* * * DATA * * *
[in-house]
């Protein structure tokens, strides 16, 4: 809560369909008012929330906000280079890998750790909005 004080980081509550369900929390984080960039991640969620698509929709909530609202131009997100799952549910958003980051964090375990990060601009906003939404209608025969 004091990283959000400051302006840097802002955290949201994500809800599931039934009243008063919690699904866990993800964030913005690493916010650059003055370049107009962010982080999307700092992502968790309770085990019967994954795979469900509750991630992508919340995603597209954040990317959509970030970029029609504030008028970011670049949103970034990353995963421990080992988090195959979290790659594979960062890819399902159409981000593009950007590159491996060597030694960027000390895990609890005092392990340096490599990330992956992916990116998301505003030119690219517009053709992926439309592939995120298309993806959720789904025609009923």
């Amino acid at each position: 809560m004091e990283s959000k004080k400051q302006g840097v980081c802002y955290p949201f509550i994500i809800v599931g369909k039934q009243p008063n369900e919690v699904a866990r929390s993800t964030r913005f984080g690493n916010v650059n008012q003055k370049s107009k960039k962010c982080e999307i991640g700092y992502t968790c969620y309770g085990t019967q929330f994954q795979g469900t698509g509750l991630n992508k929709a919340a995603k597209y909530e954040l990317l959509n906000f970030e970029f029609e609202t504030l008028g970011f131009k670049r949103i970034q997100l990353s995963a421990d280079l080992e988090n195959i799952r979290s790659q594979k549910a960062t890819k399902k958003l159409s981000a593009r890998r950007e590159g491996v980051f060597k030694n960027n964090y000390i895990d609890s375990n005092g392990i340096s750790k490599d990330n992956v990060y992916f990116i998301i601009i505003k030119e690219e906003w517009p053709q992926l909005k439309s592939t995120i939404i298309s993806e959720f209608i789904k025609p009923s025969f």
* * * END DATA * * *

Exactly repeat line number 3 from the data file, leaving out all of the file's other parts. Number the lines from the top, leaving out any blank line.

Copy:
């Amino acid at each position: 809560m004091e990283s959000k004080k400051q302006g840097v980081c802002y955290p949201f509550i994500i809800v599931g369909k039934q009243p008063n369900e919690v699904a866990r929390s993800t964030r913005f984080g690493n916010v650059n008012q003055k370049s107009k960039k962010c982080e999307i991640g700092y992502t968790c969620y309770g085990t019967q929330f994954q795979g469900t698509g509750l991630n992508k929709a919340a995603k597209y909530e954040l990317l959509n906000f970030e970029f029609e609202t504030l008028g970011f131009k670049r949103i970034q997100l990353s995963a421990d280079l080992e988090n195959i799952r979290s790659q594979k549910a960062t890819k399902k958003l159409s981000a593009r890998r950007e590159g491996v980051f060597k030694n960027n964090y000390i895990d609890s375990n005092g392990i340096s750790k490599d990330n992956v990060y992916f990116i998301i601009i505003k030119e690219e906003w517009p053709q992926l909005k439309s592939t995120i939404i298309s993806e959720f209608i789904k025609p009923s025969f």